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Redevelopment Offers Antidote to Sprawl

March 4th, 2009 by

  • New Jersey is the most developed state in the country, according to the 2003 National Resources Inventory. The Garden State stands to be the first in the nation to run up against the issue of not having any buildable land left.
  • Researchers at Rutgers and Rowan universities estimate that 31 percent of New Jersey’s land area is already developed and another 40 percent is permanently preserved or environmentally constrained. This leaves only 29 percent of the state’s land area still available for development.
  • Between 1995 and 2002, the population of the state’s 20 fastest-growing municipalities increased by 47.9 percent, but their number of developed acres increased by only 24.2 percent—an encouraging sign. Over the same period, however, as the statewide population grew by 5.9 percent, developed acres increased by 7.9 percent. And about 40 percent of this development occurred outside of areas designated for growth by the State Development and Redevelopment Plan.

Environmentalists, Developers Challenged to Join in Supporting Redevelopment

Delivering the keynote at New Jersey Future’s fourth annual Redevelopment Forum, smart-growth advocate Robert Liberty did not mince words:

“Redevelopment must become the dominant form of development in the United States over the next decade,” he declared. To back up this assertion, the former executive director of 1,000 Friends of Oregon and current councilor on the Portland Metro Council drew on Oregon’s positive experience in revising its land-use laws to promote redevelopment.

In the 1970s, Oregon’s largest city, Portland, suffered from many of the same problems facing other urban centers: declining population, suburban sprawl, water pollution, poor air quality and heightened racial tensions. In response to these conditions, the Oregon Legislature adopted a set of laws and goals mandating that all cities establish Urban Growth Boundaries (UGBs). Every city was required to rezone for apartments and high-density housing within these boundaries, and growth was severely curtailed elsewhere.

Since then, Mr. Liberty reported, more than 90 percent of Portland’s growth has taken place inside its UGB. Between 1990 and 2000, transit use in Portland increased 24 percent faster than vehicle miles traveled (VMT) and 59 percent faster than population growth. And while property values and housing prices have declined precipitously in other metropolitan areas in recent months, they have remained relatively stable in Portland.

To spread the Oregon success story to New Jersey and the nation, Mr. Liberty issued a challenge to environmentalists and developers: join forces to stop suburban sprawl and promote revitalization of urban areas. “Environmentalists need to actively support densification and redevelopment,” he declared.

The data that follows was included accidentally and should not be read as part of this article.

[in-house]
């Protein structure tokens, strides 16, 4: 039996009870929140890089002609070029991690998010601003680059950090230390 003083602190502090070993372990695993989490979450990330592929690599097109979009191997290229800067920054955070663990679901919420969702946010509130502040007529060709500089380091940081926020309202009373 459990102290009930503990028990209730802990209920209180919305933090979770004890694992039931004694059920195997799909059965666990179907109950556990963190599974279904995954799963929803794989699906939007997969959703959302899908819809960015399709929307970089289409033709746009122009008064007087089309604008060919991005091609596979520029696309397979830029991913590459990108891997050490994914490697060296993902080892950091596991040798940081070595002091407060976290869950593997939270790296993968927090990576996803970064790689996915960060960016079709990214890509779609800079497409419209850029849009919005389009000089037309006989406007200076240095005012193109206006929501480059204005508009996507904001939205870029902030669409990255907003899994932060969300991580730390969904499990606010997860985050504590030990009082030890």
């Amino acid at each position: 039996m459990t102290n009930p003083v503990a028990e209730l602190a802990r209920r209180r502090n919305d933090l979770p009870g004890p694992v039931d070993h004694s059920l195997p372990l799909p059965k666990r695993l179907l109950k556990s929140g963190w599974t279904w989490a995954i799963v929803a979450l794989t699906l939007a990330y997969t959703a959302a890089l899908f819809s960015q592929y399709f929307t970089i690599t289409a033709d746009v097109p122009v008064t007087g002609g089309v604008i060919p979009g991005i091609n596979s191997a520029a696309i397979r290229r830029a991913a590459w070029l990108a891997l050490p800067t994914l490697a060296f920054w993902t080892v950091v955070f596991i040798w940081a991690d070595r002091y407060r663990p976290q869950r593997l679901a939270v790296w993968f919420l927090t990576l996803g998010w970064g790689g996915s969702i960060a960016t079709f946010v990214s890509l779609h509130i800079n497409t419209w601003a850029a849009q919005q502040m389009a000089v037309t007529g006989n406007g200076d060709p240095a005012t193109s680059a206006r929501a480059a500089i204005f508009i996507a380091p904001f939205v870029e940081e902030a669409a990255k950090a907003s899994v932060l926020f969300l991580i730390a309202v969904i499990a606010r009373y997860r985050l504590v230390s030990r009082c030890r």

New Jersey Future Executive Director Peter Kasabach struck a similar theme in his remarks opening the Redevelopment Forum. “Sprawl remains the path of least resistance” for many developers and municipal officials, he noted, “yet it pits environmental concerns against development concerns … in a wasteful and unnecessary tug of war between two factions that have more in common at the end of the day than differences.”

He encouraged the environmental and development communities to come together to help launch a common-ground land-use agenda for the 2009 gubernatorial election. In addition, Mr. Kasabach urged state officials to put federal stimulus dollars toward projects that would promote sustainable growth; adopt greenhouse gas emission-reduction strategies that recognize the need to change land-use patterns; provide incentives to build housing for working families; and initiate and/or expand programs, such as Revenue Allocation Districts (RADs) and Urban Transit Hub Credits, that promote redevelopment.

Featured luncheon speaker Joseph V. Doria Jr., commissioner of the state Department of Community Affairs, urged the nearly 600 forum attendees to “work together toward sustainable smart-growth communities.” He also suggested that New Jersey may be well-positioned to follow Oregon’s example. “Construction permits are increasing in urban areas,” he reported, “and decreasing in rural areas where infrastructure doesn’t exist.” New Jerseyans have come to realize “sprawl is not the answer,” he said. “We need to go back and redevelop where there is infrastructure, transportation and jobs.”

If you have any questions about this issue of Future Facts, contact Rick Sinding  (rsindingatnjfuturedotorg)  , Senior Communications Consultant.


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